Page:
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Cianfotta Napoletana

This is the traditional Neapolitan summer vegetable stew, a relation to the French ratatouille, and right now and until mid September is the best time on the calendar to make it. There are many interpretations of this dish, as well as spellings for its name. Every family has their own take on it. So please don't take it personally if it differs from your family's recipe. This recipe can also be found in my book Naples At Table.

Serve it as an antipasto or as a side dish, but always at room temperature or barely warm. It tastes great when freshly made, meaning on the same day it is made, but it can also be kept in the refrigerator for up to a week. Just make sure to take it out of the fridge well ahead of time so it will come back to room temperature, or heat it gently in the microwave or a conventional oven until the chill is off it or it is barely warm.

Cianfotta
Makes about 6 cups

2 pounds eggplant, peeled and cut into 3/4-inch cubes
1 teaspoon fine sea salt
2 pounds sweet red peppers, washed, cored, seeded and cut into 3/4-inch squares
1/2 cup extra virgin olive oil
1 pound onions, peeled, cut in half through the root end and sliced thinly crosswise
2 or 3 large cloves garlic, thinly sliced or coarsely chopped
1 1/2 pounds potatoes, peeled and cut into 3/4-inch cubes
1 pound (2 large) tomatoes, cored and cut roughly into 1-inch pieces
1 1/2 teaspoons salt
1/2 teaspoon freshly ground black pepper
1/2 cup Gaeta olives, pitted or not (or other black-purple olives, such as Greek or Nicoise)
3 tablespoons large salted capers, rinsed and soaked in cold water for 5 minutes, coarsely chopped (or use small capers, unchopped, rinsed of vinegar or brine, if they come packed that way)
1 1/2 cups loosely packed basil or parsley leaves, finely cut

Place the eggplant cubes in a colander in four portions, sprinkling each portion with 1/4 teaspoon salt, then tossing altogether. Let stand over a bowl or in the sink for at least 30 minutes, preferably an hour.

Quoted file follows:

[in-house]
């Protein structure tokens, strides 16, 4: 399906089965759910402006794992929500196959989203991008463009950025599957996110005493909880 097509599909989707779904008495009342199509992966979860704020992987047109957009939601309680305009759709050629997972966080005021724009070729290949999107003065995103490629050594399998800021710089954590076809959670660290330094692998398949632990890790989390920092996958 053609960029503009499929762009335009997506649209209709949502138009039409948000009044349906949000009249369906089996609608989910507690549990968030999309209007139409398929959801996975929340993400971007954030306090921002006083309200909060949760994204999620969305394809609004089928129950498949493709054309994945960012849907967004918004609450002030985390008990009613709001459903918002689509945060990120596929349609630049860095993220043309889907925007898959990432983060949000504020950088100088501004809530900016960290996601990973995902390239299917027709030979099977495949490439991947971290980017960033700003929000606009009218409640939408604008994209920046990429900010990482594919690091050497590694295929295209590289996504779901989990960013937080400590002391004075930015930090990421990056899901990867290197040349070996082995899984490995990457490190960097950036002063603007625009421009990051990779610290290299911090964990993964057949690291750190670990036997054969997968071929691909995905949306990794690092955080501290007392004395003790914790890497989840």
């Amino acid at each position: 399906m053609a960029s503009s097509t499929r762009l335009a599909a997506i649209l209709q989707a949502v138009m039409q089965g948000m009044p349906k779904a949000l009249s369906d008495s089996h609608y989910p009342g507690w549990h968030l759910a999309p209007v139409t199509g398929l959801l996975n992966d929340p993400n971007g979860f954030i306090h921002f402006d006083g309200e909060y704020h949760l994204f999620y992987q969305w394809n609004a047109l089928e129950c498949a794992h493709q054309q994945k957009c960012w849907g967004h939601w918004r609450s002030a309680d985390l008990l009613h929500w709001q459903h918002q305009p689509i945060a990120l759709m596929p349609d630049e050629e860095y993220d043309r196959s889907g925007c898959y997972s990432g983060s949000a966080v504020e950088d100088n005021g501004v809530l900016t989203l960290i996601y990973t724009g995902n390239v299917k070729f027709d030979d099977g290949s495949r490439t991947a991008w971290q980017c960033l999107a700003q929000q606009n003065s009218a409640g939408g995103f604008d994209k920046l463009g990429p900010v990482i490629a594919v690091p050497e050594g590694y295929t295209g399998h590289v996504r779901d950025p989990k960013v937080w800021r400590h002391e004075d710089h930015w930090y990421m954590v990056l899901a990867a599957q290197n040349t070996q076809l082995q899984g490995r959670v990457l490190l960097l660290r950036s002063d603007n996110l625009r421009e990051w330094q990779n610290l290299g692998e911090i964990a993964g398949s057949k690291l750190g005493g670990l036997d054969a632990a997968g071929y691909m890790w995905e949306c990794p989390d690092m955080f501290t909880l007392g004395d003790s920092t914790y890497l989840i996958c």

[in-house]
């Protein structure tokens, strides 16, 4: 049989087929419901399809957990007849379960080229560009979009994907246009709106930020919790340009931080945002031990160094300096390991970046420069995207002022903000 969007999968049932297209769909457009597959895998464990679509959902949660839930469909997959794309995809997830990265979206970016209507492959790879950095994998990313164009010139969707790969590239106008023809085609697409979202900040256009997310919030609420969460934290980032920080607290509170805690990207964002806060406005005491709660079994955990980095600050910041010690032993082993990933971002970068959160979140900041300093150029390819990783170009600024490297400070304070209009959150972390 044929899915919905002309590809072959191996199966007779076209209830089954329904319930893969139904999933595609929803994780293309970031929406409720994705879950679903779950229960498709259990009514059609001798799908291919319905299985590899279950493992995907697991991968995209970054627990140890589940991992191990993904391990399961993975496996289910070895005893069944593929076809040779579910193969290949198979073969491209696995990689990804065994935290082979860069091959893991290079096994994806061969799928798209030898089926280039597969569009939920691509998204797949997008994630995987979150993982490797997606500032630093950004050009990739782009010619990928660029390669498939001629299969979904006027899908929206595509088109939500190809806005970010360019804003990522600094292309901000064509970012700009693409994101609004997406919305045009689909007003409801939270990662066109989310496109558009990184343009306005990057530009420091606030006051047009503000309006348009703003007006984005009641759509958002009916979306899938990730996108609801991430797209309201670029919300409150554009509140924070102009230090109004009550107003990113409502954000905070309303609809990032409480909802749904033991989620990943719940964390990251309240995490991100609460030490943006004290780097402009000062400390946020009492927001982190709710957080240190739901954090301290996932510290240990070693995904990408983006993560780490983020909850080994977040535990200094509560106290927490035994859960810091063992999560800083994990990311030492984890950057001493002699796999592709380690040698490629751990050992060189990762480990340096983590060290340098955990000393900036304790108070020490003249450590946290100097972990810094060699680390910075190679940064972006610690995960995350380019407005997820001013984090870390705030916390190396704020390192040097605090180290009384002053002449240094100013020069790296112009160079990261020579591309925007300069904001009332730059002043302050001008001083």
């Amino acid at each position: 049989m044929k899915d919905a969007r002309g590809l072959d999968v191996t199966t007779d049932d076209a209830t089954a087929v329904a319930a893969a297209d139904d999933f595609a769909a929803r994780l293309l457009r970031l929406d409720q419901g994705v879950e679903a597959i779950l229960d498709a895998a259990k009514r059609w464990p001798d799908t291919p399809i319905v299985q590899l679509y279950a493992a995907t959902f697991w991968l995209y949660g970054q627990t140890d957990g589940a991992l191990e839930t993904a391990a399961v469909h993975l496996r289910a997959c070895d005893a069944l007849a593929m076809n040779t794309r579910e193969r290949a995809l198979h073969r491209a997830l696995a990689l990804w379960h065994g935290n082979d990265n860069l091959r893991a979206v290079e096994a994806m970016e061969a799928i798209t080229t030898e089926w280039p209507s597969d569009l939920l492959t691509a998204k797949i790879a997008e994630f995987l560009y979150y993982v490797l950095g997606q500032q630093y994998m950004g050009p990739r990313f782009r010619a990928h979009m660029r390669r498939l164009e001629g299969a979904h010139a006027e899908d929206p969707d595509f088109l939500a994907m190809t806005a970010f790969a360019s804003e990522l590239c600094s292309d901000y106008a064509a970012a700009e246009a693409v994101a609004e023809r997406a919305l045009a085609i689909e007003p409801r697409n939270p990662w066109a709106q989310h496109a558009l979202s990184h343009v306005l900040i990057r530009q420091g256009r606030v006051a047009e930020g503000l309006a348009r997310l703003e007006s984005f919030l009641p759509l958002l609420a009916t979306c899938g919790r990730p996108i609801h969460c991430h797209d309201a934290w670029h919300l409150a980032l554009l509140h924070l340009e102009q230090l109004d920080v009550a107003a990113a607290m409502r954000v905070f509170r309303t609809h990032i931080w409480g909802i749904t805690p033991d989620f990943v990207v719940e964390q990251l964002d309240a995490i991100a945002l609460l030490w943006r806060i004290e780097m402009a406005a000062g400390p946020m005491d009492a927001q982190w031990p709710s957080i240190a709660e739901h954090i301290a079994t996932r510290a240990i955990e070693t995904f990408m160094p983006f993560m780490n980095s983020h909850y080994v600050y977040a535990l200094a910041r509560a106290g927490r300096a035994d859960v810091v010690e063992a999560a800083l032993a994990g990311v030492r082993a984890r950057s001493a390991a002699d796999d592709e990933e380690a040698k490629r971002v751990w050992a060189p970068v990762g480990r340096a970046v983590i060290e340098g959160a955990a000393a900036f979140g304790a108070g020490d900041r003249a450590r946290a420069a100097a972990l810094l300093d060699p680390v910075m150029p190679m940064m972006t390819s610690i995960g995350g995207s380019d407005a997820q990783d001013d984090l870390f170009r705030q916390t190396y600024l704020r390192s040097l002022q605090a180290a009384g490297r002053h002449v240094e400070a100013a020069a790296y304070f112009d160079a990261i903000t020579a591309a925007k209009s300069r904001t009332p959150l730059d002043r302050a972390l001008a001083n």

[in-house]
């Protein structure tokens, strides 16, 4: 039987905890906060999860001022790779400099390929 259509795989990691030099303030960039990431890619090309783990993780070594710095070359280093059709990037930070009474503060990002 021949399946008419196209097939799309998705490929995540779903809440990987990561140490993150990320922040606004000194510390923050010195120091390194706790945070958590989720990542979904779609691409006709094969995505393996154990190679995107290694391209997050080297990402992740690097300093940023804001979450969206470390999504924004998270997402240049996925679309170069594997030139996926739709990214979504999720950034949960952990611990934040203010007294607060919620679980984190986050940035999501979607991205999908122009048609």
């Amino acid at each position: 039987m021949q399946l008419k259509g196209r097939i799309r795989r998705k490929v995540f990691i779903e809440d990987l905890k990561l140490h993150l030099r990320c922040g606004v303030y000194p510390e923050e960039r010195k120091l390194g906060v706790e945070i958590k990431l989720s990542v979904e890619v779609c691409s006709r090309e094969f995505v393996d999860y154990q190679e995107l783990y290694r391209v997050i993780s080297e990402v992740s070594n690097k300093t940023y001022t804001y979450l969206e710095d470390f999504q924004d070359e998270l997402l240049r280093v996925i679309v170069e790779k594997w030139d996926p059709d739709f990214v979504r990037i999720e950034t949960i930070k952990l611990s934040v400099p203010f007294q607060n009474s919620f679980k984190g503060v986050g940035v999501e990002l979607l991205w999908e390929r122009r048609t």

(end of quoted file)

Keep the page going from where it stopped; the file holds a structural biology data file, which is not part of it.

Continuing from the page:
Meanwhile prepare the rest of the vegetables.

In a large casserole, preferably terracotta or enameled cast iron, heat the olive oil over medium heat and when hot enough to make a piece of pepper sizzle immediately, add all the peppers and fry, stirring frequently, until they are just tender, about 8 minutes. With a slotted spoon or skimmer, remove peppers, leaving the oil in the casserole.

Add the onions to the hot oil and sauté until onions are well wilted, about 5 minutes.

Stir in the garlic and cook 1 minute longer.

Add the potatoes and cook them, stirring frequently, for about 3 minutes.

Rinse the eggplant cubes very quickly under cold water (no more than a few seconds), then pour them out onto a clean dish towel and pat dry.

Add eggplant cubes to the casserole and stir with the rest of the vegetables and oil for about 3 minutes.

Add the tomatoes, salt and pepper, stir well, then adjust heat to the lowest possible, cover pot and let simmer very gently for about 30 minutes, until the eggplant and potatoes are totally cooked and tender.

Add the olives, capers, and basil. Stir, uncovered, for about 3 minutes, to blend the flavors.

Cool and serve tepid or at room temperature, correcting salt and pepper just before serving.

VARIATION: You can add a dried hot pepper pod or crushed hot red pepper to the sautéing onions. Or fry a few coarsely chopped hot fresh peppers along with the sweet red peppers. Zucchini cubes are sometimes included in this dish, too. If you do add zucchini -- up to about 2 cups of cubes -- add another tomato as well.


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